Theresa May is facing calls not to bow to pressure from the new French president Emmanuel Macron to switch British passports checks from Calais to Dover.

The British prime minister has said border controls will be discussed in light of Macron's election pledge that the Le Touquet agreement, in which France and the UK carry out border checks, should be scrapped.

The Telegraph reported if that were to happen, ferry companies would have to stop illegal migrants from crossing the Channel, or face a £2,000 (€2,367) fine per person illegally stowed away.

Macron had raised concerns that the deal, which means that France has to deal with thousands of migrants heading for Channel ports, fails child migrants who are often left stranded in northern France.

During an election campaign rally on Monday (8 May) the prime minister said: "Obviously the government elected after 8 June will be sitting down and talking to Monsieur Macron and others about how that system we have works for the benefit of France as well as the benefit of the UK."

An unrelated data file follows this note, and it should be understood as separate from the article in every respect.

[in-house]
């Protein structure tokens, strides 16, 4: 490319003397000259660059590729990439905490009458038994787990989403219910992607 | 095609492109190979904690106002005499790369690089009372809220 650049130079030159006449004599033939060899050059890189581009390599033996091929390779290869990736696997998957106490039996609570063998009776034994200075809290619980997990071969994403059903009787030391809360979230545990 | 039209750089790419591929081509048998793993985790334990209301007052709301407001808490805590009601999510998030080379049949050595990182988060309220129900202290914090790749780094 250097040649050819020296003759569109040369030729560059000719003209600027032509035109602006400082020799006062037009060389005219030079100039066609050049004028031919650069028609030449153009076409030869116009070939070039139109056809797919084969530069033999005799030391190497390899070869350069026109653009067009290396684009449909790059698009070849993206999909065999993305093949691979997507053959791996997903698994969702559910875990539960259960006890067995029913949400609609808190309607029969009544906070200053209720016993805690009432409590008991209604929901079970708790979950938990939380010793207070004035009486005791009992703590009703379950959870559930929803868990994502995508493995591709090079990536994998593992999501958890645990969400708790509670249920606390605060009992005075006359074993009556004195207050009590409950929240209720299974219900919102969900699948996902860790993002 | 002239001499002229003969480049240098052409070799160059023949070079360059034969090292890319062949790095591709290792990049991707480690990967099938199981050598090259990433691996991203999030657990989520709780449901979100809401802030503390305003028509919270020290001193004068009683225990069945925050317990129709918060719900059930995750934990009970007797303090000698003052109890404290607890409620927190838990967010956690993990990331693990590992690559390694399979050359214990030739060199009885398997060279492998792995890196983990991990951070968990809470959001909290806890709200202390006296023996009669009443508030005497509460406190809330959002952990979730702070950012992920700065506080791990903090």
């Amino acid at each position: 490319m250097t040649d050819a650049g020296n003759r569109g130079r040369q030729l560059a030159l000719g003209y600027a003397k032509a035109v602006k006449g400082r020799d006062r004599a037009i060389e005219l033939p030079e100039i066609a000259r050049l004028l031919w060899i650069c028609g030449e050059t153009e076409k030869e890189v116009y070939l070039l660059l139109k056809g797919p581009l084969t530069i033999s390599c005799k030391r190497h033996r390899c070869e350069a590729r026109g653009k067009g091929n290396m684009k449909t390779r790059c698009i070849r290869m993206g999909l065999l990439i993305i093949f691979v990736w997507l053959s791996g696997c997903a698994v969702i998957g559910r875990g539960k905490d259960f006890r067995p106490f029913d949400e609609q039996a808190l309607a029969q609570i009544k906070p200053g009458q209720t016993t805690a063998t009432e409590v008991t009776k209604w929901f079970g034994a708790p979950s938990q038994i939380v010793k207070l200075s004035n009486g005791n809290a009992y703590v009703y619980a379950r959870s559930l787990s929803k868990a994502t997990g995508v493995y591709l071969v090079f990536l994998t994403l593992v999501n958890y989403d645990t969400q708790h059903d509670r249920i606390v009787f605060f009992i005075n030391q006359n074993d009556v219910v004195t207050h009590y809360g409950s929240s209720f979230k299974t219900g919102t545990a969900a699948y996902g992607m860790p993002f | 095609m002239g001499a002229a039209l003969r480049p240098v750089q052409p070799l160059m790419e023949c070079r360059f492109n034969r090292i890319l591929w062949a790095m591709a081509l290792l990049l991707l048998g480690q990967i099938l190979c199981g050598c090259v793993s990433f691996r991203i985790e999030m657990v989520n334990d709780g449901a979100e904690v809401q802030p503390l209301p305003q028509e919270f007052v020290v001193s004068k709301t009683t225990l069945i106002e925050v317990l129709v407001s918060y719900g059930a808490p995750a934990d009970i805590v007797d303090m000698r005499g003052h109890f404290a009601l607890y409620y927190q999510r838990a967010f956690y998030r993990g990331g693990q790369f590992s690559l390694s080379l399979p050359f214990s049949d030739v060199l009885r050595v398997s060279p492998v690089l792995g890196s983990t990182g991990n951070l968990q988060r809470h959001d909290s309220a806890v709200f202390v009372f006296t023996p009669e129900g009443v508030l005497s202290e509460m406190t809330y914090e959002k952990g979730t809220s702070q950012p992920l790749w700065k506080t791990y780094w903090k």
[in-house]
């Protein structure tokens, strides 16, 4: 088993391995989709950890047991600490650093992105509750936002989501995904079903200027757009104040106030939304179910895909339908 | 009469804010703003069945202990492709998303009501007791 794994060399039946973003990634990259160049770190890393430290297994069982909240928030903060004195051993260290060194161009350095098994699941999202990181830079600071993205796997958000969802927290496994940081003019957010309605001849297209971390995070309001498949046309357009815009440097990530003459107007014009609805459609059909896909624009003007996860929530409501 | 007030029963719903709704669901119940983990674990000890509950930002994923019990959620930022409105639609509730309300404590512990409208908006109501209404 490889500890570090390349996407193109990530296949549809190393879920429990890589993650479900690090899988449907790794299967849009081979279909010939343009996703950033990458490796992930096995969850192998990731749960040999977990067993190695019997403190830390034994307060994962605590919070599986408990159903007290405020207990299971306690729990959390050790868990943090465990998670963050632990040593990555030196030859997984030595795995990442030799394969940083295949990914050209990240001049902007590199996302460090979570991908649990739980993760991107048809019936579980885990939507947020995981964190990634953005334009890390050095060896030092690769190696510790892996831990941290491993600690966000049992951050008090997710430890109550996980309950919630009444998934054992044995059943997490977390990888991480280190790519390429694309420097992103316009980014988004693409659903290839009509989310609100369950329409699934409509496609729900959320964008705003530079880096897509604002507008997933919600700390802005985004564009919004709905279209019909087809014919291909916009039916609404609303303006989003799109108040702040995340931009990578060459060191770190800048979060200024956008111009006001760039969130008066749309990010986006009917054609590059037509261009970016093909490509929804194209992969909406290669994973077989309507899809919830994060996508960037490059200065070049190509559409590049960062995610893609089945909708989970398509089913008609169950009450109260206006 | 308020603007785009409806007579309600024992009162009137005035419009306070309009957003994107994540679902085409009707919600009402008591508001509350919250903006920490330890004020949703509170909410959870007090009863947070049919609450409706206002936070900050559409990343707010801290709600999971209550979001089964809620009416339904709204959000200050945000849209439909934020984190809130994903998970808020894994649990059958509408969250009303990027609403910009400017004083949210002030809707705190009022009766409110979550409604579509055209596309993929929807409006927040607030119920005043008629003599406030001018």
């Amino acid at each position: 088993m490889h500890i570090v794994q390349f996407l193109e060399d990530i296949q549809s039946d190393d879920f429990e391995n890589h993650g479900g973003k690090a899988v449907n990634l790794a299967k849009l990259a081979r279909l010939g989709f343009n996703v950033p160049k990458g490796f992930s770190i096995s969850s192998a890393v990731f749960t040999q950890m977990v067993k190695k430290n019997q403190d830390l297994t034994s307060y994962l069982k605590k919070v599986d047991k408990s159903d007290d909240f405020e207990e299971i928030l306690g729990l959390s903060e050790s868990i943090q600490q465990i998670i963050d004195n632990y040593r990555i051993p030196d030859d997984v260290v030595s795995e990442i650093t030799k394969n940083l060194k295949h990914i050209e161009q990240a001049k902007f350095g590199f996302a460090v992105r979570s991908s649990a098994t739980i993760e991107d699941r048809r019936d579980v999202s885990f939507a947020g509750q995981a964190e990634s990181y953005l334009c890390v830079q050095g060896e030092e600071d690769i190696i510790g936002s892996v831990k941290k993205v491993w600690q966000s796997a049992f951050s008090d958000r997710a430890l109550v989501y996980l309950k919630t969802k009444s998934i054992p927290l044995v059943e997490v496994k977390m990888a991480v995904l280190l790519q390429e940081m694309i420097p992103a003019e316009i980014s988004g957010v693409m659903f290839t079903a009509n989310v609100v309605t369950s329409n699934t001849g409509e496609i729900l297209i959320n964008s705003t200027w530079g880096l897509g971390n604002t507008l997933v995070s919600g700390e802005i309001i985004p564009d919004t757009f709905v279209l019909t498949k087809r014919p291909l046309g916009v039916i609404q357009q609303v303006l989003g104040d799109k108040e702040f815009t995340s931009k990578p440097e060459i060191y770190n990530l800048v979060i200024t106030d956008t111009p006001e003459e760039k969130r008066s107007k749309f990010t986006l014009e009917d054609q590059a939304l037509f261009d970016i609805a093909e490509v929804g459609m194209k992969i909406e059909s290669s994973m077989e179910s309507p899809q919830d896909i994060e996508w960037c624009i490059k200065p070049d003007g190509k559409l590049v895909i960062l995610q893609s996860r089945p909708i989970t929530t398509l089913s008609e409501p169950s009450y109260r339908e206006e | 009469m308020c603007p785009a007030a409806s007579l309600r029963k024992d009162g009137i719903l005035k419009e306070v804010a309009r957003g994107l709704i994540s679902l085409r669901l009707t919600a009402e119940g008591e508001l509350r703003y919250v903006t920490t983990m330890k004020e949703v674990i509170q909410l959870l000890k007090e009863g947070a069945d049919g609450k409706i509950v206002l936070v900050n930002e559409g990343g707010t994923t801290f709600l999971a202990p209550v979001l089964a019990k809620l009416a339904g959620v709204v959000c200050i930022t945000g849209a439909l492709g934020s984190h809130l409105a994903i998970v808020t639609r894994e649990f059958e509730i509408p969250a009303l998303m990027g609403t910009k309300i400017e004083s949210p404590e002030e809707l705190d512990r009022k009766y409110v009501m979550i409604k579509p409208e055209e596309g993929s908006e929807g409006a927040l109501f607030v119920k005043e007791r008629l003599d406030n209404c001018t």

Liberal Democrat foreign affairs spokesman, Tom Brake, said, according to the Independent: "The Conservatives have repeatedly claimed that Brexit will have no impact on border agreements with France, but now the Prime Minister has admitted they are up for negotiation.

White Cliffs of Dover
Aerial view of the white cliffs of Dover in Dover, England Ben Pruchnie/Getty Images

"Changes to Le Touquet will mean an upheaval for people travelling across the Channel, risk making our country less secure."

Meanwhile, the Labour candidate Peter Kyle said May needed to "resist any changes to the Calais agreement that would make life harder for British holidaymakers, businesses, and border control staff."

There is considerable British opposition to any change in the deal, which was struck 14 years ago under Tony Blair, with the Road Haulage Association saying that if passport checks were not kept at Calais, migrants trying to reach the UK would increase.

Nathaniel Richards, a Labour councillor in Dover, said most local people would oppose the return of border checks to the port as it is "simply is no longer equipped to deal with the border coming back here", the Independent reported.